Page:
Hello Emelie James and Emelie Runnquist, could you explain what you do to me like I’m five?
James: My job as Sustainability Design Manager is to give guidance in brand strategies from a bigger sustainability picture, and then drive sustainability objectives in new products, starting from the very first phase of product design.
Runnquist: Trying to use both my brain halves, I’m Design & Product Lead at Urbanears.
You’ve made a very ambitious sustainability pledge. Aren’t you afraid of failing?
Runnquist: I’m an optimist and I’m not afraid of failing a couple of times along the road to 2030, as long as we learn from our mistakes. Also I believe the challenge of the global climate crisis can, and will, accelerate the speed of innovation. Much like the World Wars did in the 20th Century. The digital leap we all took during the pandemic is another example.
James: We’ve also been told previously that some of our goals have been unrealistic. Like the recycled plastic we’re using for our upcoming in-ear product. We were told we wouldn’t be able to reach the desired quality and our desired colors with recycled material. But by sourcing custom recycled material, we did it. Looking ahead, we need to make similar breakthroughs in lots of other areas.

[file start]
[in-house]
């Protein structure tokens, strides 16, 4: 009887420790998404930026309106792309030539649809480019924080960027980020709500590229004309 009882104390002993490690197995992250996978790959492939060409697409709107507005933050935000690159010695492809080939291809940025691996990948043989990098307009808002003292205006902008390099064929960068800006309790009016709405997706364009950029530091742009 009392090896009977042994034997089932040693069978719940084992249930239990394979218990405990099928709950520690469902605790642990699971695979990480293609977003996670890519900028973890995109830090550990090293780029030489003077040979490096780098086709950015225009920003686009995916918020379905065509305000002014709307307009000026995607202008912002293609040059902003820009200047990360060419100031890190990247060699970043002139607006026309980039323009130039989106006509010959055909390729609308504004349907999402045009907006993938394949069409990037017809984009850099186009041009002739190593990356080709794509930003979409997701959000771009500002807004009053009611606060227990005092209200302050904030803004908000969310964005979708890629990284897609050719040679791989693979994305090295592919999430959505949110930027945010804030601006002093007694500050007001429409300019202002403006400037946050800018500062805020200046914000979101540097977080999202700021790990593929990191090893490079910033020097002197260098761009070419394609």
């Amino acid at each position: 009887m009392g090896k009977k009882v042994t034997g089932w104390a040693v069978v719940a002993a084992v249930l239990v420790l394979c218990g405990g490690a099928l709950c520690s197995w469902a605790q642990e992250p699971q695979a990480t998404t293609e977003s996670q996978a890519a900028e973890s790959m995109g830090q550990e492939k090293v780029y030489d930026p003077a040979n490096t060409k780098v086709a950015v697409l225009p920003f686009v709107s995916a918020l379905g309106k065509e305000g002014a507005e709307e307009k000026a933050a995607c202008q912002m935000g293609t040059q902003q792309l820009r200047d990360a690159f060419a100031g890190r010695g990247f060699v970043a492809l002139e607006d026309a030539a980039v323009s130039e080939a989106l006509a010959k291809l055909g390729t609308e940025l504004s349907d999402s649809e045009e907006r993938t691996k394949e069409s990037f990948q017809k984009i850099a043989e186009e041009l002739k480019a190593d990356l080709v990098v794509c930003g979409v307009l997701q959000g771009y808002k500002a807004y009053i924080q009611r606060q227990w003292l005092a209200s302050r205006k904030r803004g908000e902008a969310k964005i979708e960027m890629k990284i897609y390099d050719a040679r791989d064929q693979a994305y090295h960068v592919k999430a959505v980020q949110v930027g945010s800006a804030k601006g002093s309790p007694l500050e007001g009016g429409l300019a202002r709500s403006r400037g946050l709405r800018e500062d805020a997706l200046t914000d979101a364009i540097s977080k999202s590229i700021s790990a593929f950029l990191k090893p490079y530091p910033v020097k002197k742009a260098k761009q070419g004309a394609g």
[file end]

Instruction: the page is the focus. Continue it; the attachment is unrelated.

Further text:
Where does the recycled plastic come from?
James: We have a close partnership with a plastic recycler, with whom we have developed a construction plastic with high quality, which can be made in a rainbow of colours made by 100% preloved products. The source varies a little depending on the final colour, but old water cooler bottles – you know the ones you see in offices around the world – are a source, and also old car lights.
Runnquist: And air conditioners, also from offices. Feels good knowing we turn boring corporate objects into colorful music devices.